Penguin 4.0: Implications for SEO professionals
Google confirmed the roll-out of the latest version of its Penguin algorithm– a long time after its previous release- sometime in the latter part of September 2016. Unlike in the past, this latest release did not seem to have caused widespread ‘destruction’ of organic traffic or rankings for websites. In fact, there are a few other reasons too why this release of the Penguin algorithm should generally be viewed favorably by SEO pros and online marketers.
Less waiting time for SEOs to see effect of clean-up job
Firstly, Penguin is now integrated with the core search algorithm and will run in real time. Previously, Penguin cast its net periodically, catching ‘non-compliant’ websites for their bad linking practices and low quality of inbound links and penalising them.
Websites that got caught in this net not only had to “clean up” by removing suspicious or low quality inbound links to their website but more importantly also had to wait until the algorithm ran again. This was a frustrating wait for affected websites and SEO practitioners managing these websites as often the results of their efforts were not to be seen or felt.
Now however, webmasters should theoretically be able to see the impact of actions they take to clean up their link profile a lot more quickly. This could mean just days instead of months and years.
Page-level granularity means affected websites have hope
One of the key aspects of this release is that Penguin is likely to be applied at a page level rather than the entire domain. So, if an entire domain was previously affected because of a few low-quality or spammy links to some pages of the site, there is a high chance that those websites could see greater visibility on Google search results because other pages on the site aren’t affected the same way.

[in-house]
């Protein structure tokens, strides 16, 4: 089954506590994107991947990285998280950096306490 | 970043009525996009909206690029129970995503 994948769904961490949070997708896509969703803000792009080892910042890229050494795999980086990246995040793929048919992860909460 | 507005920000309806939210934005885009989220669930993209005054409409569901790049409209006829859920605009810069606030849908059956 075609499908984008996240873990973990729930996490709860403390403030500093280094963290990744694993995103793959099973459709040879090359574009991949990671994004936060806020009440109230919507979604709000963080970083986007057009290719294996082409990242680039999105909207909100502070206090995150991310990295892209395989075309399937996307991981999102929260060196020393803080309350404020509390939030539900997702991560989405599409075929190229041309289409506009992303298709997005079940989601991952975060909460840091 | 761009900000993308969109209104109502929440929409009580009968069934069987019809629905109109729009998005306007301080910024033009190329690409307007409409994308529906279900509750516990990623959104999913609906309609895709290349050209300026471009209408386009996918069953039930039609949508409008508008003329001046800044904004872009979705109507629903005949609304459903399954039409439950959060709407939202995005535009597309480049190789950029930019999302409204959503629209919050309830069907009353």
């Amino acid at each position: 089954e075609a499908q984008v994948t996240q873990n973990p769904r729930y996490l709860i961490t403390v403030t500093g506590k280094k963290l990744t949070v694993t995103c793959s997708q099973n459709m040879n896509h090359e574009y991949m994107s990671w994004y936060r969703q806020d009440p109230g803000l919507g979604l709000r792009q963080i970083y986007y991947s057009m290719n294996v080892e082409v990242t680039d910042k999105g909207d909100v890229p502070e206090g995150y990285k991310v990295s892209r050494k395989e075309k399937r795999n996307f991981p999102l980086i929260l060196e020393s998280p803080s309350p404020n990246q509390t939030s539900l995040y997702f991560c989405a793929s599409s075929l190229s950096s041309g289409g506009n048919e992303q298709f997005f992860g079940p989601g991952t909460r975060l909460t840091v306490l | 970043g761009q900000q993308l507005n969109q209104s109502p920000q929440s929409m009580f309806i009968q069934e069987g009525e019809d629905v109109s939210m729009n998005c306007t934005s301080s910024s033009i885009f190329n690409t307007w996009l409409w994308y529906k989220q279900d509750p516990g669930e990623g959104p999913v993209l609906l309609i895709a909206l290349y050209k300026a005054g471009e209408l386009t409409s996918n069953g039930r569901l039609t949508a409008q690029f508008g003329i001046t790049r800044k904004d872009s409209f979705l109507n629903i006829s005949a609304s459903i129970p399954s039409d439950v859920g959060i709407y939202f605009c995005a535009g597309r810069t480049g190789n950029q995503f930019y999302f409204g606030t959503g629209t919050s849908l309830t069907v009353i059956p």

For large websites with thousands or hundreds of thousands of pages, this is a boon as it helps them prioritise their clean-up job and work on removing or disavowing bad links to their more important pages first, which will help them cover some lost ground quickly.
Lesser risk of “negative SEO” tactics
A major talking point and frustration for many SEOs after Penguin first wrecked havoc was that of “negative SEO” i.e. anyone could potentially get a competing website penalised by Google by building a bunch of spammy links pointing to the competing website. The fact that such websites could get a site-wide penalty and not be able to bounce back quickly may served as a big ‘incentive’ for practitioners of negative SEO. Not anymore.
Monitor ‘entrance visit’ pages closely
The flip side of this update is that we may be seeing a lot more ongoing volatility in search results. Webmasters should not only monitor their Google traffic closely but also check the traffic to their key landing pages more closely and frequently. Even if overall search traffic doesn’t show significant drops, any major drop in traffic to important landing pages should result in a thorough review of the link profile of those pages.
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